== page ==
Austin City Council eyes tax incentives in effort to rescue local businesses from pandemic closure

A band performs at the Mohawk on Red River Street. (Christopher Neely/Community Impact Newspaper)
A band performs at the Mohawk on Red River Street. (Christopher Neely/Community Impact Newspaper)

A band performs at the Mohawk on Red River Street. (Christopher Neely/Community Impact Newspaper)

In the ongoing effort to curb the pandemic’s decimation of Austin’s small-business ecosystem, especially those in the live music, arts, child care and restaurant industries, City Council could soon approve an emergency tax incentive program aimed at coaxing landlords into renegotiating commercial leases.

The Austin Economic Development Department is offering the program to City Council for a vote Nov. 12. The proposal would allow the city to offer commercial property tax reimbursements to landlords who renegotiate their leases and offer rent reductions to business tenants. Qualifying businesses will need to be headquartered in Austin, prove revenue drops of at least 25% and employ no more than 75 people. Renegotiated leases must extend for at least 12 months.

The proposal, which offers a lifeline out of the pandemic, comes in response to City Council’s unanimously supported effort to preserve and ensure the success of the child care, live music, art, restaurants and/or bar industries—industries city leaders said are especially vulnerable, represent the city’s essence and would be hard to revive if shutdown by the coronavirus.

According to city documents, the economic development department is wagering the cost of reimbursing property taxes to commercial landlords will be outweighed by the property and sales taxes generated by the saved business, the impact of the establishment on the city’s brand, and the property and sales tax generated by employees of the business staying employed and remaining active consumers.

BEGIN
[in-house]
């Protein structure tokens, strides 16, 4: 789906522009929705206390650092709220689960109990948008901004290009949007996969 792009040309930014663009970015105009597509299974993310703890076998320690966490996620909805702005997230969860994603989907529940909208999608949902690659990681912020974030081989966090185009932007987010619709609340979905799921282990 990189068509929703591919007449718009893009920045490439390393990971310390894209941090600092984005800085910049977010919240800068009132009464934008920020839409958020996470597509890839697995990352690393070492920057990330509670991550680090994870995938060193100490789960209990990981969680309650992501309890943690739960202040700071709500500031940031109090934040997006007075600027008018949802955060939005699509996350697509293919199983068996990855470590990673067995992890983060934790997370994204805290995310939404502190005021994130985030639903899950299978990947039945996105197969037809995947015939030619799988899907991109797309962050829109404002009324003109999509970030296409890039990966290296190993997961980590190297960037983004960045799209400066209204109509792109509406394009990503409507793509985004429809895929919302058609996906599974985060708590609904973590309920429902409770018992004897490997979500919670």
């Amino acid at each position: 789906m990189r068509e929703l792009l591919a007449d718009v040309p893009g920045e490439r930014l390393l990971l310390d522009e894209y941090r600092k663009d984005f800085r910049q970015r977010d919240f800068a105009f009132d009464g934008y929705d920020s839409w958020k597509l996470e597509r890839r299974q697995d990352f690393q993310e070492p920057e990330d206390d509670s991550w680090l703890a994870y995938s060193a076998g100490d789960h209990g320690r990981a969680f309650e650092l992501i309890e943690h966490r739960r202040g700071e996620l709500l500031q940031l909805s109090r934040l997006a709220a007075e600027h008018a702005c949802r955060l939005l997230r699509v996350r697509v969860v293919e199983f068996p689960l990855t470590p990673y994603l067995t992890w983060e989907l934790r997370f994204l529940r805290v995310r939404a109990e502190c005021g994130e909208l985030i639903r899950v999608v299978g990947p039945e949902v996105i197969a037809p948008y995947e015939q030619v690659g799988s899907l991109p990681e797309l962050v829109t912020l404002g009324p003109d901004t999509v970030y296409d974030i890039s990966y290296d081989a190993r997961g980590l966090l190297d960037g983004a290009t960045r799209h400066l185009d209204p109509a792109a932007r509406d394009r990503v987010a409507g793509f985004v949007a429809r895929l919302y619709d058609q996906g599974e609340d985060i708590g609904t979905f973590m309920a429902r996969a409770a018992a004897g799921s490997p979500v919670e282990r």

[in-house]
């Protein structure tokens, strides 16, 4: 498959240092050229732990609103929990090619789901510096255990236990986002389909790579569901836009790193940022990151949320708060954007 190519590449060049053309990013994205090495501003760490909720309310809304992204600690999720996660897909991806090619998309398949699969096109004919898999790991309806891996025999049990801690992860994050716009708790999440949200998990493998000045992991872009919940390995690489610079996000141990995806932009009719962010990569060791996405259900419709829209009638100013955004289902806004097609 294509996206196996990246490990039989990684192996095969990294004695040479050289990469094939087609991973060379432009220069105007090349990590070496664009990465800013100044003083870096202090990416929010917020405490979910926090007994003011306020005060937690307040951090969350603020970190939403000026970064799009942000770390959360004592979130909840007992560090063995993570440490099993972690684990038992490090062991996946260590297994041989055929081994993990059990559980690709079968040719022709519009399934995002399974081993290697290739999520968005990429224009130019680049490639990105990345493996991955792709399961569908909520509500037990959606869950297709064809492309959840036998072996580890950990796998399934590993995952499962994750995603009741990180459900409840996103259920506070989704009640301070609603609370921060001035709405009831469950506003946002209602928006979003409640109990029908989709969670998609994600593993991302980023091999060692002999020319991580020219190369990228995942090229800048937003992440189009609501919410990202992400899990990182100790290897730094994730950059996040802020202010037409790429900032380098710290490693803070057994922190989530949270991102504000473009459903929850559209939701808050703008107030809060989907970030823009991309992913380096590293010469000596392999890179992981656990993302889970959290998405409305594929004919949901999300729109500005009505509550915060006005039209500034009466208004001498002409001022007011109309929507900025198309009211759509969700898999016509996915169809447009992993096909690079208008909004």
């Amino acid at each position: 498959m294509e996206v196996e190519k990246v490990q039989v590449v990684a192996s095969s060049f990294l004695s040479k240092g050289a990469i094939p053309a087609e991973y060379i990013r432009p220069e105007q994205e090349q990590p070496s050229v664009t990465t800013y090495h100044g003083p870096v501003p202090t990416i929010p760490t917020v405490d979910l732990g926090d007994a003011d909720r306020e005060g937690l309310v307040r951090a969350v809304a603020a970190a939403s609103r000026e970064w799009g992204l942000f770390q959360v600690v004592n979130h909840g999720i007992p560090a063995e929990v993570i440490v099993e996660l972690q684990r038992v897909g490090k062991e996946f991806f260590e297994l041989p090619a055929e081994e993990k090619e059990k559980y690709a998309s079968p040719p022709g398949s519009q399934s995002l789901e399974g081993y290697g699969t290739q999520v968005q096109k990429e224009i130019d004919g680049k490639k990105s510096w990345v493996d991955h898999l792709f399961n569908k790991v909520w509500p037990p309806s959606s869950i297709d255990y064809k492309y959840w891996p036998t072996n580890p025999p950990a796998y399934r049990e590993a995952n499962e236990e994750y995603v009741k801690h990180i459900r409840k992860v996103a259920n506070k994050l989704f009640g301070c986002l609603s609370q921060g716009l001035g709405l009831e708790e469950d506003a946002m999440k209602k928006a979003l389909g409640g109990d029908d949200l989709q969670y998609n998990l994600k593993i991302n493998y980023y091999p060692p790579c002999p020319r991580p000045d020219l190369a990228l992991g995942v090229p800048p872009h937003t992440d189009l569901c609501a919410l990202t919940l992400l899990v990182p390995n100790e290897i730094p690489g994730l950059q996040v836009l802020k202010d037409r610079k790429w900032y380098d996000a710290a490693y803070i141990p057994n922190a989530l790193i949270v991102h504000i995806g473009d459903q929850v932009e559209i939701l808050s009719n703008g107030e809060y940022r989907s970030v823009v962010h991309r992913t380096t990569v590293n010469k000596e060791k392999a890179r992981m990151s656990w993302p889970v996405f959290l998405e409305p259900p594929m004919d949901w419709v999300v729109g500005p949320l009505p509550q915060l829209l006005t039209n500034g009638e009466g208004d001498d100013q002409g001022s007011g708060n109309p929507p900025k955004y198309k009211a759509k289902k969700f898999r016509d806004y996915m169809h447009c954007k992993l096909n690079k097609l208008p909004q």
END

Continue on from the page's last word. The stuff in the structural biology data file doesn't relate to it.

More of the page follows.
Since March, the pandemic has scorched several legacy local businesses, many of which were already struggling prepandemic with the city’s growing affordability problems. Iconic names such as Threadgill’s, Shady Grove, I Luv Video and Magnolia Café have all shuttered. For the past couple months, City Council has been debating ways to intervene in the market and buoy struggling local businesses.


As City Council worked in October on the creation of a $17.5 million program to infuse money into and assist these struggling industries, Austin Mayor Steve Adler said he did not want the city’s efforts to essentially kick the can down the road and only offer financial help on a few months of overdue rent. Adler said he wanted the program to ensure the industries would be better off than they were prepandemic.

City Council will likely discuss the program during its Nov. 10 work session and move toward a vote for its Nov. 12 meeting.
By Christopher Neely
Christopher Neely is Community Impact's Austin City Hall reporter. A New Jersey native, Christopher moved to Austin in 2016 following years of community reporting along the Jersey Shore. His bylines have appeared in the Los Angeles Times, Baltimore Sun, USA Today and several other local outlets along the east coast.


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